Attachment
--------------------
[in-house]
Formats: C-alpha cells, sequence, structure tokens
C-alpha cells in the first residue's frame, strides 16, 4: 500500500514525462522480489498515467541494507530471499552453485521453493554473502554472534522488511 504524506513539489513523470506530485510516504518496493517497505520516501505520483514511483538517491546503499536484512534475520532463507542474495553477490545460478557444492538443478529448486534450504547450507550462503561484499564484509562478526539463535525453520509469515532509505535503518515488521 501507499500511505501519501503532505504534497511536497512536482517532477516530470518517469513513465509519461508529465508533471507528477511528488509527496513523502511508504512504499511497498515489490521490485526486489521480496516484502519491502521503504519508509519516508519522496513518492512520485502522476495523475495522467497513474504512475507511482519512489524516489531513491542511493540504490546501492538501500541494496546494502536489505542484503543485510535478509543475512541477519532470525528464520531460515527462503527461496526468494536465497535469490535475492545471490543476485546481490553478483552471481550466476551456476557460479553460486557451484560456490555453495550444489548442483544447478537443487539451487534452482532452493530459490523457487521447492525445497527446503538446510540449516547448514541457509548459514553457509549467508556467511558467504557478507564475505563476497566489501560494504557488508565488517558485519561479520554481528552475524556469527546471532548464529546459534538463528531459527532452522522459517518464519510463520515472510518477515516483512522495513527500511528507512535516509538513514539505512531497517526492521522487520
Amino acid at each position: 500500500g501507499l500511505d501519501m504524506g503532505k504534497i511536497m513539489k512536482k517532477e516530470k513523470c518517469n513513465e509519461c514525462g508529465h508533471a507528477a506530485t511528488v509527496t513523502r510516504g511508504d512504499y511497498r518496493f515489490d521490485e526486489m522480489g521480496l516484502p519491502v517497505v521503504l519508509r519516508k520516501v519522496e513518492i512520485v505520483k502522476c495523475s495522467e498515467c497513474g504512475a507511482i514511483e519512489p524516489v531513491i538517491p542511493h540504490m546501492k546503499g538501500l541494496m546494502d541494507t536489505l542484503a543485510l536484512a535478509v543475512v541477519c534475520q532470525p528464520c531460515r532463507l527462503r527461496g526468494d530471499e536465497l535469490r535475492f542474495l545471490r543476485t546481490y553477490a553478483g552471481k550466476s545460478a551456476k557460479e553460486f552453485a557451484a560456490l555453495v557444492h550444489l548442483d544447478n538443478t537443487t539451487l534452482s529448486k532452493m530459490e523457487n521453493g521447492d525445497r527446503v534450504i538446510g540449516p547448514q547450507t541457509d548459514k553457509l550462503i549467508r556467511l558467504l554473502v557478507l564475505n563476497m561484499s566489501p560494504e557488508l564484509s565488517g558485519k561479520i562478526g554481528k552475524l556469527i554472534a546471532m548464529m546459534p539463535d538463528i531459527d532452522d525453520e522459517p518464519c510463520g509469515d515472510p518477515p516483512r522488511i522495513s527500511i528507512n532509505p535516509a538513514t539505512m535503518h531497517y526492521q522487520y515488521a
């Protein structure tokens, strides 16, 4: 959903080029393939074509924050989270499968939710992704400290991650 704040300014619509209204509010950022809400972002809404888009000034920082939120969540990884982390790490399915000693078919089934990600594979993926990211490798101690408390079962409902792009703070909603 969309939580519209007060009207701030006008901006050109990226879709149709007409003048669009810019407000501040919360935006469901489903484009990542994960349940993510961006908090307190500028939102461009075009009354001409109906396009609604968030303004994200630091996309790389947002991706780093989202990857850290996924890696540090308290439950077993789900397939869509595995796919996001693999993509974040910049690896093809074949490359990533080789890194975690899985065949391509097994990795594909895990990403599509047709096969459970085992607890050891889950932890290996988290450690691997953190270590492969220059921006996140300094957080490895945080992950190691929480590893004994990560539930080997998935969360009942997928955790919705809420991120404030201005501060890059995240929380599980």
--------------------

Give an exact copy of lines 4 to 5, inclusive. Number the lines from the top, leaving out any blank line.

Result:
Amino acid at each position: 500500500g501507499l500511505d501519501m504524506g503532505k504534497i511536497m513539489k512536482k517532477e516530470k513523470c518517469n513513465e509519461c514525462g508529465h508533471a507528477a506530485t511528488v509527496t513523502r510516504g511508504d512504499y511497498r518496493f515489490d521490485e526486489m522480489g521480496l516484502p519491502v517497505v521503504l519508509r519516508k520516501v519522496e513518492i512520485v505520483k502522476c495523475s495522467e498515467c497513474g504512475a507511482i514511483e519512489p524516489v531513491i538517491p542511493h540504490m546501492k546503499g538501500l541494496m546494502d541494507t536489505l542484503a543485510l536484512a535478509v543475512v541477519c534475520q532470525p528464520c531460515r532463507l527462503r527461496g526468494d530471499e536465497l535469490r535475492f542474495l545471490r543476485t546481490y553477490a553478483g552471481k550466476s545460478a551456476k557460479e553460486f552453485a557451484a560456490l555453495v557444492h550444489l548442483d544447478n538443478t537443487t539451487l534452482s529448486k532452493m530459490e523457487n521453493g521447492d525445497r527446503v534450504i538446510g540449516p547448514q547450507t541457509d548459514k553457509l550462503i549467508r556467511l558467504l554473502v557478507l564475505n563476497m561484499s566489501p560494504e557488508l564484509s565488517g558485519k561479520i562478526g554481528k552475524l556469527i554472534a546471532m548464529m546459534p539463535d538463528i531459527d532452522d525453520e522459517p518464519c510463520g509469515d515472510p518477515p516483512r522488511i522495513s527500511i528507512n532509505p535516509a538513514t539505512m535503518h531497517y526492521q522487520y515488521a
């Protein structure tokens, strides 16, 4: 959903080029393939074509924050989270499968939710992704400290991650 704040300014619509209204509010950022809400972002809404888009000034920082939120969540990884982390790490399915000693078919089934990600594979993926990211490798101690408390079962409902792009703070909603 969309939580519209007060009207701030006008901006050109990226879709149709007409003048669009810019407000501040919360935006469901489903484009990542994960349940993510961006908090307190500028939102461009075009009354001409109906396009609604968030303004994200630091996309790389947002991706780093989202990857850290996924890696540090308290439950077993789900397939869509595995796919996001693999993509974040910049690896093809074949490359990533080789890194975690899985065949391509097994990795594909895990990403599509047709096969459970085992607890050891889950932890290996988290450690691997953190270590492969220059921006996140300094957080490895945080992950190691929480590893004994990560539930080997998935969360009942997928955790919705809420991120404030201005501060890059995240929380599980």